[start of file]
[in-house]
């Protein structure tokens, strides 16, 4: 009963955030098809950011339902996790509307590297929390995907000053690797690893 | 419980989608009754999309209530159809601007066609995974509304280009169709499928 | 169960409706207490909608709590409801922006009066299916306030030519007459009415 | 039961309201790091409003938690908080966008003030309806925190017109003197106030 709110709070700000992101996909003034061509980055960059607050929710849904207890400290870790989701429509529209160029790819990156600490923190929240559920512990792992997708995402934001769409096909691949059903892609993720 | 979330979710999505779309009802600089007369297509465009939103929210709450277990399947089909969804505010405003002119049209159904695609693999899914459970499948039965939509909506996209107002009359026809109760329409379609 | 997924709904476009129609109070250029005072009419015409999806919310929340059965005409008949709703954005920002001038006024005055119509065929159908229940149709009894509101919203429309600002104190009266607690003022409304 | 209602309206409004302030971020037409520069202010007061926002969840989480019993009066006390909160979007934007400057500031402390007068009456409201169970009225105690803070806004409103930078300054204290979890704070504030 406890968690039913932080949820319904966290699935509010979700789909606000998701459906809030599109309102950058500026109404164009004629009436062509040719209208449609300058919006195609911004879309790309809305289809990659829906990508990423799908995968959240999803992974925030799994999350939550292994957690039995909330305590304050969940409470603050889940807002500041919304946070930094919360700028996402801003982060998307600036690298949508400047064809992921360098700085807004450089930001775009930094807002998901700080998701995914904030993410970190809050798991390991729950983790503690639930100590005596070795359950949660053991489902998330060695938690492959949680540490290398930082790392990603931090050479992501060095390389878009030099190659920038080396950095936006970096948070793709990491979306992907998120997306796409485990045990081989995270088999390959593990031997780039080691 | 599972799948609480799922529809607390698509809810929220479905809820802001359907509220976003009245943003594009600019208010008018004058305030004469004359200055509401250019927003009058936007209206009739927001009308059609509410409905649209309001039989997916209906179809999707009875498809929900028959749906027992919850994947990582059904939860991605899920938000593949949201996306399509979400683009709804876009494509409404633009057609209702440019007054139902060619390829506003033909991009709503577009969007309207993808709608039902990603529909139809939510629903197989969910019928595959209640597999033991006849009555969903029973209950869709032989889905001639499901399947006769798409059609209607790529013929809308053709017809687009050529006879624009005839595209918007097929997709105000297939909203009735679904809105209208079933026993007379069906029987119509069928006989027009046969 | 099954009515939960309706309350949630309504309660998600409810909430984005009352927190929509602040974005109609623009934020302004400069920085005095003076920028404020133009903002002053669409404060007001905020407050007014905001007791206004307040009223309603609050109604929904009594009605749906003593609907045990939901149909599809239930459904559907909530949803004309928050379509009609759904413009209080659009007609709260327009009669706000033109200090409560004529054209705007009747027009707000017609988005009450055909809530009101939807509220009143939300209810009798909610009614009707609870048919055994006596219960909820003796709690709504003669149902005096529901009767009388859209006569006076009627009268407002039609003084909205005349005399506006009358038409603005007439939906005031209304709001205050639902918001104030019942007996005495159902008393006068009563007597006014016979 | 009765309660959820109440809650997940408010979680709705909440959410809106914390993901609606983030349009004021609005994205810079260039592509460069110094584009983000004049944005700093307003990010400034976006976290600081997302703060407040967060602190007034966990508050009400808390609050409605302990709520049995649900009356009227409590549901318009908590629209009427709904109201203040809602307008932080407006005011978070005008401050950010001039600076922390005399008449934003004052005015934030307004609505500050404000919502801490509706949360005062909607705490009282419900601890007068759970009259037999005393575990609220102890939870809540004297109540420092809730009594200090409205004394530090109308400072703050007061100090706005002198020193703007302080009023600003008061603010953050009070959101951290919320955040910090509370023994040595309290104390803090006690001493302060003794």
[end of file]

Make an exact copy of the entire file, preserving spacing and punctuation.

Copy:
[in-house]
């Protein structure tokens, strides 16, 4: 009963955030098809950011339902996790509307590297929390995907000053690797690893 | 419980989608009754999309209530159809601007066609995974509304280009169709499928 | 169960409706207490909608709590409801922006009066299916306030030519007459009415 | 039961309201790091409003938690908080966008003030309806925190017109003197106030 709110709070700000992101996909003034061509980055960059607050929710849904207890400290870790989701429509529209160029790819990156600490923190929240559920512990792992997708995402934001769409096909691949059903892609993720 | 979330979710999505779309009802600089007369297509465009939103929210709450277990399947089909969804505010405003002119049209159904695609693999899914459970499948039965939509909506996209107002009359026809109760329409379609 | 997924709904476009129609109070250029005072009419015409999806919310929340059965005409008949709703954005920002001038006024005055119509065929159908229940149709009894509101919203429309600002104190009266607690003022409304 | 209602309206409004302030971020037409520069202010007061926002969840989480019993009066006390909160979007934007400057500031402390007068009456409201169970009225105690803070806004409103930078300054204290979890704070504030 406890968690039913932080949820319904966290699935509010979700789909606000998701459906809030599109309102950058500026109404164009004629009436062509040719209208449609300058919006195609911004879309790309809305289809990659829906990508990423799908995968959240999803992974925030799994999350939550292994957690039995909330305590304050969940409470603050889940807002500041919304946070930094919360700028996402801003982060998307600036690298949508400047064809992921360098700085807004450089930001775009930094807002998901700080998701995914904030993410970190809050798991390991729950983790503690639930100590005596070795359950949660053991489902998330060695938690492959949680540490290398930082790392990603931090050479992501060095390389878009030099190659920038080396950095936006970096948070793709990491979306992907998120997306796409485990045990081989995270088999390959593990031997780039080691 | 599972799948609480799922529809607390698509809810929220479905809820802001359907509220976003009245943003594009600019208010008018004058305030004469004359200055509401250019927003009058936007209206009739927001009308059609509410409905649209309001039989997916209906179809999707009875498809929900028959749906027992919850994947990582059904939860991605899920938000593949949201996306399509979400683009709804876009494509409404633009057609209702440019007054139902060619390829506003033909991009709503577009969007309207993808709608039902990603529909139809939510629903197989969910019928595959209640597999033991006849009555969903029973209950869709032989889905001639499901399947006769798409059609209607790529013929809308053709017809687009050529006879624009005839595209918007097929997709105000297939909203009735679904809105209208079933026993007379069906029987119509069928006989027009046969 | 099954009515939960309706309350949630309504309660998600409810909430984005009352927190929509602040974005109609623009934020302004400069920085005095003076920028404020133009903002002053669409404060007001905020407050007014905001007791206004307040009223309603609050109604929904009594009605749906003593609907045990939901149909599809239930459904559907909530949803004309928050379509009609759904413009209080659009007609709260327009009669706000033109200090409560004529054209705007009747027009707000017609988005009450055909809530009101939807509220009143939300209810009798909610009614009707609870048919055994006596219960909820003796709690709504003669149902005096529901009767009388859209006569006076009627009268407002039609003084909205005349005399506006009358038409603005007439939906005031209304709001205050639902918001104030019942007996005495159902008393006068009563007597006014016979 | 009765309660959820109440809650997940408010979680709705909440959410809106914390993901609606983030349009004021609005994205810079260039592509460069110094584009983000004049944005700093307003990010400034976006976290600081997302703060407040967060602190007034966990508050009400808390609050409605302990709520049995649900009356009227409590549901318009908590629209009427709904109201203040809602307008932080407006005011978070005008401050950010001039600076922390005399008449934003004052005015934030307004609505500050404000919502801490509706949360005062909607705490009282419900601890007068759970009259037999005393575990609220102890939870809540004297109540420092809730009594200090409205004394530090109308400072703050007061100090706005002198020193703007302080009023600003008061603010953050009070959101951290919320955040910090509370023994040595309290104390803090006690001493302060003794």